Celiachiamo.com ~ Intolerance-awareness website, has now opened 2 shops in Rome
Glutenfree Roads ~ GF travel website
Celiacando ~ GF grocery store

Feb 14, 2012

Bagna càuda recipe

In the earliest part of my childhood I spent a lot of time with my Nonna Titta. I've spoken about her in many occasions on this blog. She was a pillar of my upbringing, and even though I was 9 when she passed away, she left me many memories and an impressive mark on my nature and individuality. I see a lot of her in myself today.

Bagna Càus, aka bagna caoda

In particular, the memories I associate the most with Nonna are sensory. The taste of her gummy, black Allenbury candies stashed in a tin box at the bottom of her beauty case, the glint in her emerald green eyes while we played pretending to be ladies having tea, and mostly, the smells coming from the kitchen when she'd cook. Her pièce de résistance was bagna càuda, characteristic of her Piedmontese origins.

This appetizer/soup, whose name in dialect means "hot bath," is enjoyed by dipping raw, boiled or roasted vegetables in a manner similar to fondue in a heated blend of garlic, anchovy and olive oil. It is traditionally an autumn/winter recipe and must be eaten hot, as the name suggests.
My Nonna's bagna càuda terracotta pan

Bagna Càuda can be served in individual dipping bowls, or placed in a larger terracotta pan, placed on a burner at the center of the table, for communal sharing. Pictured above is the clay pot in which Nonna cooked and served hers.

Whenever my mother or I make Bagna Càuda, this is what we we still use.

Here's how we continue Nonna's tradition:
500 g (2 1/2 cups) extra virgin olive oil
150 g (3/4 cup) salted anchovies
50 g (1/4 cup) butter
6 cloves of garlic, peeled

Assorted vegetables for dipping:
2 cardoons (if these are not available where you live, substitute with 3–4 ribs of white celery, cut in sticks)
2 yellow bell peppers, cut in sticks
1 cup cauliflower florets
2 topinambur (aka Jerusalem artichoke, sunroot, sunchoke, or earth apple), peeled and cut in chunks
5 radishes, peeled
2 carrots, cut in sticks
2 artichokes, cored, outer leaves removed and quartered lengthwise
3 spring onions
My Nonna's bagna càuda terracotta pan

Scrape the anchovies with a paring knife, rid them of the bones and open them flat. Brush away excess salt with a kitchen towel, and do not rinse with water.

Thinly slice the garlic and trim away green parts, if any.

In an enameled terracotta pan (if you don't have one, a common nonstick saucepan will do), melt the butter over extremely mild heat, add the garlic and let it tan without browning.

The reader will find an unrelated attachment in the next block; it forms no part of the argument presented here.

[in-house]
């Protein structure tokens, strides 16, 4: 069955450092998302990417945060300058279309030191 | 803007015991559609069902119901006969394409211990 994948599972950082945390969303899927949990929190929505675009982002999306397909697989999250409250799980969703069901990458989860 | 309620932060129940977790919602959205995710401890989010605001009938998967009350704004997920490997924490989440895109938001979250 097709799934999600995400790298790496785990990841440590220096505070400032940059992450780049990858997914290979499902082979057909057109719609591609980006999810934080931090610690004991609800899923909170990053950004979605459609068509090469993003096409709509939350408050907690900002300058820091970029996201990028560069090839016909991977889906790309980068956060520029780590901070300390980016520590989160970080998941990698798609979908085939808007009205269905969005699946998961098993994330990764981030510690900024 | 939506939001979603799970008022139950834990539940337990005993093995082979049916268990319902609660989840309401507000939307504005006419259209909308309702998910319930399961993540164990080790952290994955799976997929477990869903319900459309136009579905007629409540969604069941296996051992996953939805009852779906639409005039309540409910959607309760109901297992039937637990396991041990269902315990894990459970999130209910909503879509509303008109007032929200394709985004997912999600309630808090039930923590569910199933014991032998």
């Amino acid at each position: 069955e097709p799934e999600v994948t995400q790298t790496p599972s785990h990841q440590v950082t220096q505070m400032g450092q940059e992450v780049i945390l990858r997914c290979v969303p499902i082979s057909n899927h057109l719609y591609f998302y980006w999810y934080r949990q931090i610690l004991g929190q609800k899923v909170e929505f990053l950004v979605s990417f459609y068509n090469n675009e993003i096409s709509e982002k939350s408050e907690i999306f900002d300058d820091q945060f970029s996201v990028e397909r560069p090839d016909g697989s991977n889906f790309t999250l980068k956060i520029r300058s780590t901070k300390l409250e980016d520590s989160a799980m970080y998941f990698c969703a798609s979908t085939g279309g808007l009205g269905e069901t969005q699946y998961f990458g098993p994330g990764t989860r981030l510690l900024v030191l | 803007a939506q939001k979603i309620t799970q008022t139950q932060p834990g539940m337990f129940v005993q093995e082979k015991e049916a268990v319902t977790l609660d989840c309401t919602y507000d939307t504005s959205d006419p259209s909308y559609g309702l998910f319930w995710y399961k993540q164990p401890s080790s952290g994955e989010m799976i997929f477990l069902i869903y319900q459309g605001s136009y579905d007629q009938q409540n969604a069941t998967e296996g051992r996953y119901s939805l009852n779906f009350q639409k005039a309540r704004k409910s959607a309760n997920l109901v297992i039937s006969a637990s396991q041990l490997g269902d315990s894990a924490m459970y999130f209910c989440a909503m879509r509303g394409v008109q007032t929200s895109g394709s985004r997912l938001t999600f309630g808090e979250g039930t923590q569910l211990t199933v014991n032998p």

Add the olive oil and the anchovies, gently simmering, stirring and breaking up the fillets with the back of a wooden spoon. Do this for 10 minutes, or until the sauce is creamy and evenly blended.

Serve on a fondue burner or on a cooling rack placed over tea light candles to keep the delicious bagna as càuda as possible while you gobble away, washing down with rivers of Barbera or Dolcetto.

Note: For those fearsome of such copious amounts of garlic, there's a trick: you halve the quantity of oil and compensate with a cup of whole milk, to be poured in at the same time. Identical garlic quantity, and same exact procedure: the milk tames the punch of the garlic.

It works, trust Nonna.
My Nonna's bagna càuda terracotta pan

Feb 9, 2012

Snow in Rome, 2012

Here are a few photos of the winter wonderland we woke up to just a few days ago here in the Eternal City. I'm posting more images of the snow on Roma Every Day, n case you're interested in purchasing prints.
Snow in Rome, 2012

Snow in Rome, 2012

Snow in Rome, 2012

Snow in Rome, 2012

Snow in Rome, 2012

Snow in Rome, 2012

Snow in Rome, 2012

Snow in Rome, 2012

I promise to be more consistent with my blogging, I know I've slacked a bit lately, but work has really absorbed me in these last few weeks.

A presto,

Feb 5, 2012

World Nutella Day 2012

World Nutella Day 2012

It's that time of year again! And since I'm on a diet trying to cut down on sweets, for this edition of World Nutella Day I won't break the gilded seal of the usual giant tub, rather savor every finger scoop of this tiny 30 gram (1 oz) mini Nutella. These wee jars are sold during the holiday season as tree ornaments, see the clear plastic eyelet? Clever.

Happy World Nutella Day to all my friends, readers, family near and far, and a huge thanks to the sweet events' founders, dearest Sara of Ms Adventures in Italy and darling Michelle of Bleeding Espresso for putting this celebration together every year and giving me a chance to indulge.

Want to see more Nutella?

Baci nutellosi!

Feb 2, 2012

Value dining in Rome

pizza bianca

C'è crisi — it's crisis time: there's no way around it. Our former prime minister insisted the opposite as recently as last fall, when he told the world that Italian restaurants were packed to the hilt with happy folk spending money right, left and center. But that was 2011. Welcome to 2012, which finds Italy's economy poised on a slippery slope and trickling south faster than melting butter.

Dining out will remain an option for few fortunate foreign wayfarers and revolutionary nonconformists. But for others, pick carefully. Here's my shortlist of where to score a value meal, and still feel like living La Dolce Vita...